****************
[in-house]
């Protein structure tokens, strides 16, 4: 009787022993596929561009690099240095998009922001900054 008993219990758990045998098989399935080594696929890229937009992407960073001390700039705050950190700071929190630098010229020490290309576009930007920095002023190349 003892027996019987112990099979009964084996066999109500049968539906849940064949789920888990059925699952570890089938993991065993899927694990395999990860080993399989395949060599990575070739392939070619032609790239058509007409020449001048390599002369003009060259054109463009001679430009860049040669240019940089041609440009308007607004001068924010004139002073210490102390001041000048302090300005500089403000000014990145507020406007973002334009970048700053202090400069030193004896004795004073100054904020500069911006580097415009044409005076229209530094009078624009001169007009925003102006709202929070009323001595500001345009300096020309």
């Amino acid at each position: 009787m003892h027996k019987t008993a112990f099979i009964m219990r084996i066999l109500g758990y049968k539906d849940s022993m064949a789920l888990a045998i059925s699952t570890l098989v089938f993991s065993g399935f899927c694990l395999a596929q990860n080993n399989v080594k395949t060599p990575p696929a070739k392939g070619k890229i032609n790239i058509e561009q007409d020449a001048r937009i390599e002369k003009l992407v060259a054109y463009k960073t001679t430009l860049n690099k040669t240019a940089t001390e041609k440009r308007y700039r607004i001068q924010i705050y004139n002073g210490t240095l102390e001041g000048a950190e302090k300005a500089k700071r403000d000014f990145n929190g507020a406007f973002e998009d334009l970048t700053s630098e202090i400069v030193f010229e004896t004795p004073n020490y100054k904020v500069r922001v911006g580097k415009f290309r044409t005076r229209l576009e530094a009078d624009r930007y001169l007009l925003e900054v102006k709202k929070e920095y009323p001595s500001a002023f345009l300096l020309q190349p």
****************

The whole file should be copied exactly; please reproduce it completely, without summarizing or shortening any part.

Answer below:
[in-house]
């Protein structure tokens, strides 16, 4: 009787022993596929561009690099240095998009922001900054 008993219990758990045998098989399935080594696929890229937009992407960073001390700039705050950190700071929190630098010229020490290309576009930007920095002023190349 003892027996019987112990099979009964084996066999109500049968539906849940064949789920888990059925699952570890089938993991065993899927694990395999990860080993399989395949060599990575070739392939070619032609790239058509007409020449001048390599002369003009060259054109463009001679430009860049040669240019940089041609440009308007607004001068924010004139002073210490102390001041000048302090300005500089403000000014990145507020406007973002334009970048700053202090400069030193004896004795004073100054904020500069911006580097415009044409005076229209530094009078624009001169007009925003102006709202929070009323001595500001345009300096020309």
């Amino acid at each position: 009787m003892h027996k019987t008993a112990f099979i009964m219990r084996i066999l109500g758990y049968k539906d849940s022993m064949a789920l888990a045998i059925s699952t570890l098989v089938f993991s065993g399935f899927c694990l395999a596929q990860n080993n399989v080594k395949t060599p990575p696929a070739k392939g070619k890229i032609n790239i058509e561009q007409d020449a001048r937009i390599e002369k003009l992407v060259a054109y463009k960073t001679t430009l860049n690099k040669t240019a940089t001390e041609k440009r308007y700039r607004i001068q924010i705050y004139n002073g210490t240095l102390e001041g000048a950190e302090k300005a500089k700071r403000d000014f990145n929190g507020a406007f973002e998009d334009l970048t700053s630098e202090i400069v030193f010229e004896t004795p004073n020490y100054k904020v500069r922001v911006g580097k415009f290309r044409t005076r229209l576009e530094a009078d624009r930007y001169l007009l925003e900054v102006k709202k929070e920095y009323p001595s500001a002023f345009l300096l020309q190349p």